During the COVID-19 quarantine in 2020, I had plenty of free time for projects that had long been shelved due to lack of time.
This website was one of them. And yet after building it, I was not yet ready for the commitment of publishing regular content. Instead I was quickly consumed by other projects.
I spent the first four months of the year writing two articles—one ambitious retrospective article about my personal and professional life during the 2010s, including my relationship with the arts; and one career-spanning interview in celebration of the 80th birthday of an avant-garde musician who I’ve long admired, Keith Rowe.
After completing the second article of the year, I was burned out. I had approached both projects with great reservation. Due to working so intensely with the written word for five years, I had finally reached my personal limits—mentally, emotionally, and physically. Yet I pushed forward, as I tend to do, out of stubborn determination to strike off another project from my endless to-do list.
So, I figured, enough of serious, long-form writing. Why not switch up the medium for a change of pace.
I first spent six weeks editing a video for my friend’s bachelor party. It took me two years after my friend’s wedding to muster up the time for this project. I’m a man of my word, perhaps to a fault.
On a roll, I then taught myself the fundamentals of the motion graphics application Motion. I spent several weeks crawling through an online forum for technical support, fussing over this recreational project about a self-help workshop that I founded and still facilitate with some friends.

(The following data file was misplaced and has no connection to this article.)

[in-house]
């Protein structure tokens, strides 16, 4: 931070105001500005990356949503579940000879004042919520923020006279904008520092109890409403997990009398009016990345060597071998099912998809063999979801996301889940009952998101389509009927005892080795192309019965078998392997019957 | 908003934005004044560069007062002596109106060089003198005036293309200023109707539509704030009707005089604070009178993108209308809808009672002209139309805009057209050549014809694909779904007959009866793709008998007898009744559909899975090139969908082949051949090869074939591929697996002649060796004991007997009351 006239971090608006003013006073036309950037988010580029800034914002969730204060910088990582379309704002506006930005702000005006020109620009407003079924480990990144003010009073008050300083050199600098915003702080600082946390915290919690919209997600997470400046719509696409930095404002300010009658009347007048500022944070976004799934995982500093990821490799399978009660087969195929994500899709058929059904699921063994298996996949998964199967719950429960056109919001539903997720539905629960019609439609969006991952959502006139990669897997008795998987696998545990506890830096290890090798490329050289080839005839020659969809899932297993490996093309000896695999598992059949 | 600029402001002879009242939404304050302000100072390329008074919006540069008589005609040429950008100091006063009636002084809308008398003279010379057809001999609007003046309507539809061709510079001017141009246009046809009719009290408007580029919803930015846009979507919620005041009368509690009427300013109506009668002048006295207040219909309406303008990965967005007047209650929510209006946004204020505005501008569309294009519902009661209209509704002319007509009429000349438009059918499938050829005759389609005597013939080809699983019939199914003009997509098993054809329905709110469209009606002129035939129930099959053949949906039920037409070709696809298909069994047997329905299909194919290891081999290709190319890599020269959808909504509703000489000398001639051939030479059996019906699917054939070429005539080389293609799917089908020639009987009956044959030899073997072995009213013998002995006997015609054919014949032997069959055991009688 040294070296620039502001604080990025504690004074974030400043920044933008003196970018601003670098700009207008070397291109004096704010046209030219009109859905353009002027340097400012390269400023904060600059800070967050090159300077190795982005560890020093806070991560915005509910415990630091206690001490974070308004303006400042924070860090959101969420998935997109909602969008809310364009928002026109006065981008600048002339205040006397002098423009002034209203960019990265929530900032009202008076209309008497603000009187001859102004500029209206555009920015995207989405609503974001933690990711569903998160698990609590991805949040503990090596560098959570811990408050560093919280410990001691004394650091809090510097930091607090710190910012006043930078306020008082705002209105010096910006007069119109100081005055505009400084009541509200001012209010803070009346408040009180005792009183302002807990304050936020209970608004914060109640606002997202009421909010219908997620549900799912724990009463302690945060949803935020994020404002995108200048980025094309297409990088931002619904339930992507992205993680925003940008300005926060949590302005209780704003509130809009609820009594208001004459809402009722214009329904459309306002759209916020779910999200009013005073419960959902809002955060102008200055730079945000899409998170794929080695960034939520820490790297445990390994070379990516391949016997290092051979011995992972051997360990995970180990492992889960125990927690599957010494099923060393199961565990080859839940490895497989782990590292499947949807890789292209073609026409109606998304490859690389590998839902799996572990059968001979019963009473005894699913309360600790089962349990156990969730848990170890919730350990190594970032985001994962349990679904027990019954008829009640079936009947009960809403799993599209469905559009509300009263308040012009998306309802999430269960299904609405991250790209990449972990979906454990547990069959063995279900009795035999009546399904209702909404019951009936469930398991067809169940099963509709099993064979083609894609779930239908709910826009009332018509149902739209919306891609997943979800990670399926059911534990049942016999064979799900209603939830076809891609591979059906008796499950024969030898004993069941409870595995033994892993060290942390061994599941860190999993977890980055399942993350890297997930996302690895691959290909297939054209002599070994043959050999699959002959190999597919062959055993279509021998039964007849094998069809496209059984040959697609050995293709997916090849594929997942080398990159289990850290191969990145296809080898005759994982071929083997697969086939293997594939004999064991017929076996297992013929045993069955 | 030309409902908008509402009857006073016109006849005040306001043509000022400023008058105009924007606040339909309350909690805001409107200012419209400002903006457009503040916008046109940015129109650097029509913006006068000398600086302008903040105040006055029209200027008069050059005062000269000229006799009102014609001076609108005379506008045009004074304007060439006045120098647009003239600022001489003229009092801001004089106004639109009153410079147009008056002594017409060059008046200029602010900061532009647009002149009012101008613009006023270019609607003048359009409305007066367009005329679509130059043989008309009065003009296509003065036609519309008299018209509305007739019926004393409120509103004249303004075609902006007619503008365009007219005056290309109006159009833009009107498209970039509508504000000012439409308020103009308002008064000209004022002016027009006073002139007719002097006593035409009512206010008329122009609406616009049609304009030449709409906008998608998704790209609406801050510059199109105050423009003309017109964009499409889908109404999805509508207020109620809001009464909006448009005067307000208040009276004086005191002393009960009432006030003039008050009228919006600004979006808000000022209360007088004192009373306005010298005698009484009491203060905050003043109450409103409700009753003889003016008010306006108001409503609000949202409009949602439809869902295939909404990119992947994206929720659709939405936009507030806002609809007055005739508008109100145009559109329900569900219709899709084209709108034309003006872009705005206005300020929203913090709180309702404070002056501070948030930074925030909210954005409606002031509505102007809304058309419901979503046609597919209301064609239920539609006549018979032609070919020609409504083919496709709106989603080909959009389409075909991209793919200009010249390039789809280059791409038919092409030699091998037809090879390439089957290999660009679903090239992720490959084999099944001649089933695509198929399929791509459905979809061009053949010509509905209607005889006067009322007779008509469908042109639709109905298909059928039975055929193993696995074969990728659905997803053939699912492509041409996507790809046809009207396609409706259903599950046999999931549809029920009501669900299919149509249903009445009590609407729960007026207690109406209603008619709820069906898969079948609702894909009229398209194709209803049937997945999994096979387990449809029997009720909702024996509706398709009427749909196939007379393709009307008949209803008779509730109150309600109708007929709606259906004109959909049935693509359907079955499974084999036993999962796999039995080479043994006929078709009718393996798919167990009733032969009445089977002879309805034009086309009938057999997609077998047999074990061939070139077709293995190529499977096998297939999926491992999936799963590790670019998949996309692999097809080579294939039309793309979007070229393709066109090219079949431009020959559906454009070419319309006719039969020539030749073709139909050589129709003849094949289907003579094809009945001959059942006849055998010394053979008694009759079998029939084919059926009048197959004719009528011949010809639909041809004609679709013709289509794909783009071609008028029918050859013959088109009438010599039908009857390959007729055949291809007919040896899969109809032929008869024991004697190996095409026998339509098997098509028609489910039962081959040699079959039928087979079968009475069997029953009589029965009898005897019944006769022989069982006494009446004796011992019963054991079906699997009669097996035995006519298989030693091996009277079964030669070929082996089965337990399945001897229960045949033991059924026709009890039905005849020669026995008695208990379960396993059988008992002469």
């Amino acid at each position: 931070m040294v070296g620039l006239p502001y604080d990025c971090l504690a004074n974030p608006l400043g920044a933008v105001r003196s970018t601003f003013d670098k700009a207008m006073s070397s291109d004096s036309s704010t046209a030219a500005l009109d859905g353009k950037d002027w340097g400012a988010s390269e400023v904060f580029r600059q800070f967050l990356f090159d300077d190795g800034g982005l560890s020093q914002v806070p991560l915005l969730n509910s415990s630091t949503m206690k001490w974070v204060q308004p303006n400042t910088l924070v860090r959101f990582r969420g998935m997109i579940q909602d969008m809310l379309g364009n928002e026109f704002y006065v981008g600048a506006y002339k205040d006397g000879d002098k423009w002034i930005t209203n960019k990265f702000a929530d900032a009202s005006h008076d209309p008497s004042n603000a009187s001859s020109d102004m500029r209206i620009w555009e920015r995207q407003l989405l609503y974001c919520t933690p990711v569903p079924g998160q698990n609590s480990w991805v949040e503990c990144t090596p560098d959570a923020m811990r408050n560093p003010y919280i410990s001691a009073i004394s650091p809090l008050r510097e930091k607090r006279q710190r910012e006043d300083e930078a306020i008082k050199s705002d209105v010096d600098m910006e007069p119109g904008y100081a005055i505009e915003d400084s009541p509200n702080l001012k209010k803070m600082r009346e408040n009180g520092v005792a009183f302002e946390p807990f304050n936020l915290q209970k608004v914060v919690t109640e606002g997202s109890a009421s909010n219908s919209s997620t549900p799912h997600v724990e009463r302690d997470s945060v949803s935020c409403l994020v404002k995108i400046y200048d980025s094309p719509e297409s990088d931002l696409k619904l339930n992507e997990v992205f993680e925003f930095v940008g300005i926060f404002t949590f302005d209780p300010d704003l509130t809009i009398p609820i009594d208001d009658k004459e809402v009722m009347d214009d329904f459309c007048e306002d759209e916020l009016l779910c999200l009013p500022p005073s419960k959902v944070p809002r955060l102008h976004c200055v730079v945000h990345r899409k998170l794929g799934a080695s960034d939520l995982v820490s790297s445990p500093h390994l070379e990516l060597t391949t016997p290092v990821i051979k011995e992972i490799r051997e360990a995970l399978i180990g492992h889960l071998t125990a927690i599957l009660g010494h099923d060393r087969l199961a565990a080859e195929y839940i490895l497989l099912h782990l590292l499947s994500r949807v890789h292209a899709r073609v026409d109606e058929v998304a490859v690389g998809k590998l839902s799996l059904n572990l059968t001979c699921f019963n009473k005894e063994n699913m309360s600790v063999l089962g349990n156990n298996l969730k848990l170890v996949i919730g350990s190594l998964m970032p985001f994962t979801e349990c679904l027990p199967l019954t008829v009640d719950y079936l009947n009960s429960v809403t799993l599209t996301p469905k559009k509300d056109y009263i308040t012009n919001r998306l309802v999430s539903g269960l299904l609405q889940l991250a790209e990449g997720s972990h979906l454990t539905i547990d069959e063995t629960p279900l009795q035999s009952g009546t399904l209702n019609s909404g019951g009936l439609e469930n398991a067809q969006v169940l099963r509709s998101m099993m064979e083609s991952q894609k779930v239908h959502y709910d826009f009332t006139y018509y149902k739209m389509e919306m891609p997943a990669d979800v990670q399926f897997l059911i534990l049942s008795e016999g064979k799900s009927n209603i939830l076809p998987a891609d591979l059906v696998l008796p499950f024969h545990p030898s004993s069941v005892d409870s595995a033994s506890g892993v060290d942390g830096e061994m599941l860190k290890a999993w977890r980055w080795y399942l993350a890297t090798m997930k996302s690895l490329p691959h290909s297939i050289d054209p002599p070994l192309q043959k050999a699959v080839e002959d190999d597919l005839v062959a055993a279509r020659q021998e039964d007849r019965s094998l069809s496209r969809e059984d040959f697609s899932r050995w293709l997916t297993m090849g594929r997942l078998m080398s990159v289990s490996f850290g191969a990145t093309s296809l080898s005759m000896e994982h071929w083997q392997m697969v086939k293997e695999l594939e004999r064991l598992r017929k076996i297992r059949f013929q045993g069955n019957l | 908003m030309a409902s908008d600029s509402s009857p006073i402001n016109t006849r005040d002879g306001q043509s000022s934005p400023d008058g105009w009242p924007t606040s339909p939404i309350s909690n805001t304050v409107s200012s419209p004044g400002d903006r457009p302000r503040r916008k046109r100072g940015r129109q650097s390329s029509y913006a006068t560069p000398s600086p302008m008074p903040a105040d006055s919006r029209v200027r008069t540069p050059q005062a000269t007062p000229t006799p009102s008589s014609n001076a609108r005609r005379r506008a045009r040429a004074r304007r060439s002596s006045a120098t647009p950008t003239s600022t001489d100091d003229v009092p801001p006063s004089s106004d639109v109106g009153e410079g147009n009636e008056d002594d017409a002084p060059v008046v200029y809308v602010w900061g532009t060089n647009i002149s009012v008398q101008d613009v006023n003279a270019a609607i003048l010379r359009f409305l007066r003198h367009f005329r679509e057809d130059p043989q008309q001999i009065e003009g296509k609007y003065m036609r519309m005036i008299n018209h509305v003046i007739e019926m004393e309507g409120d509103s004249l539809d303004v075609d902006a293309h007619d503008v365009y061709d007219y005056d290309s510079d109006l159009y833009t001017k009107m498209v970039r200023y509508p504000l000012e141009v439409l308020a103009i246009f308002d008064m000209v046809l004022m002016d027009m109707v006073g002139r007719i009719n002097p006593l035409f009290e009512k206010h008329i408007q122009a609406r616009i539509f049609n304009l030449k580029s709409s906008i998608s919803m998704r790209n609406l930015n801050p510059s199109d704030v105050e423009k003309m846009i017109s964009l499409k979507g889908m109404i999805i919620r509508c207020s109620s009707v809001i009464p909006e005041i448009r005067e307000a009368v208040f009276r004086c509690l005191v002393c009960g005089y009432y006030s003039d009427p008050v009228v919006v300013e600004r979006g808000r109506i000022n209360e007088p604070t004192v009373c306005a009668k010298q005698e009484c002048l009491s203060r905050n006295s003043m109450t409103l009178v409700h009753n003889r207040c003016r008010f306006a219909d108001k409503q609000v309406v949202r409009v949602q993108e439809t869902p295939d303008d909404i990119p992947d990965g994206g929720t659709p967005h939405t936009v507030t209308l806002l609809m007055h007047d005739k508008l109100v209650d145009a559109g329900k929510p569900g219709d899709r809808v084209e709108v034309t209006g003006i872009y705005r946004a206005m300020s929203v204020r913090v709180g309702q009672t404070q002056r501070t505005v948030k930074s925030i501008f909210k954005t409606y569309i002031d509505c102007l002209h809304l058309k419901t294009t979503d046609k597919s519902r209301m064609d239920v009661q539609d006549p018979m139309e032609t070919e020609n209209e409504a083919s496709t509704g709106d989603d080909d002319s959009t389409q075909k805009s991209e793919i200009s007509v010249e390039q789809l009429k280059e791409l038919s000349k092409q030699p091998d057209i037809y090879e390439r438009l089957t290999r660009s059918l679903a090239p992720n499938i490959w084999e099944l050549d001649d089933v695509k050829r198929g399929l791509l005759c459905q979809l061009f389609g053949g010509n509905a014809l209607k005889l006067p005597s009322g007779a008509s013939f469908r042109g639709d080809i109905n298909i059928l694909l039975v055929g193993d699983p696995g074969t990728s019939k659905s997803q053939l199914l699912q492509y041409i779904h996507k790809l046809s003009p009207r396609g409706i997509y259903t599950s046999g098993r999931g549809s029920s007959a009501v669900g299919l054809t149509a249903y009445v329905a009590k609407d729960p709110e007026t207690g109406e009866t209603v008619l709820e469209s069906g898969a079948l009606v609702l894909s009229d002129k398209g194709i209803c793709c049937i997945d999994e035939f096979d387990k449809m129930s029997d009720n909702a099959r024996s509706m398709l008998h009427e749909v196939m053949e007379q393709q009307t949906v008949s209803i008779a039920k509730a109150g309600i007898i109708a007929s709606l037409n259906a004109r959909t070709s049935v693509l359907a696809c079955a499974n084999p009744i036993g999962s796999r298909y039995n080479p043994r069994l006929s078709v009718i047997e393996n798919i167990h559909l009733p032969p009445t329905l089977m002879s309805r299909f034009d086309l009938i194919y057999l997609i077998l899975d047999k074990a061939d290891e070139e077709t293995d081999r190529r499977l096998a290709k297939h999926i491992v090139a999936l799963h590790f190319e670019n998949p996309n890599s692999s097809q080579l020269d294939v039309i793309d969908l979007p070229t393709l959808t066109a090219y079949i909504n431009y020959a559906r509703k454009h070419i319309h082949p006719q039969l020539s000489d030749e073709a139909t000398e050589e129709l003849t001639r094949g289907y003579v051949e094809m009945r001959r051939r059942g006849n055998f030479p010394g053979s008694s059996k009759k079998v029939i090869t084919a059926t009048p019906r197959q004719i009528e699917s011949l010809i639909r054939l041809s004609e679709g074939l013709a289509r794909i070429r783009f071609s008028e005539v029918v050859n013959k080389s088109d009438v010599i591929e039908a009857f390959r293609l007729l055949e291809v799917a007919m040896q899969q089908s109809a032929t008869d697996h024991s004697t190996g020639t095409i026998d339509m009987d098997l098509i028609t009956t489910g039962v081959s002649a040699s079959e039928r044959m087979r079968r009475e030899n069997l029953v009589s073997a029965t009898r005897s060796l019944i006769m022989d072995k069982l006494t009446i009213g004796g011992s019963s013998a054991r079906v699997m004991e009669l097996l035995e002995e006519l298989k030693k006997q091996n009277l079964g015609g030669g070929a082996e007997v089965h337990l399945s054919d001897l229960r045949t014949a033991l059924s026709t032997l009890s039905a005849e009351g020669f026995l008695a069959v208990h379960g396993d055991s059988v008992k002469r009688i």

Unfortunately—surprise, surprise—my change of medium was not enough to sidestep or soften my excruciating work ethic. At this point in the year, I desperately needed an outlet that was less tedious and analytical. It was time for some simple fun: no laboring over unpaid words; no fussing over new software.
After taking a six-year break from music making to focus on writing, I felt compelled to buy a classical guitar, eager to start fingerpicking again. The audio sketches I made over summer give me some hope that there will be a new guitar-based album…eventually.
Meanwhile, feeling restless after a prolonged quarantine and burned out from my tireless to-do list, I decided on a whim to take a trip before the school year began. In early spring, with minimal planning, I headed to Barcelona with a friend for several days, then I left on my own to hike a northern route on the Camino de Santiago, a historical network of pilgrims’ routes that lead to the shrine of the apostle Saint James the Great in Northwestern Spain, for two weeks. The 12-day hike through northern Spain was a rejuvenating experience, creating space in my life to appreciate the solace of nature and joy of new friendships. The trip remains memorable enough that I plan on blogging about it soon.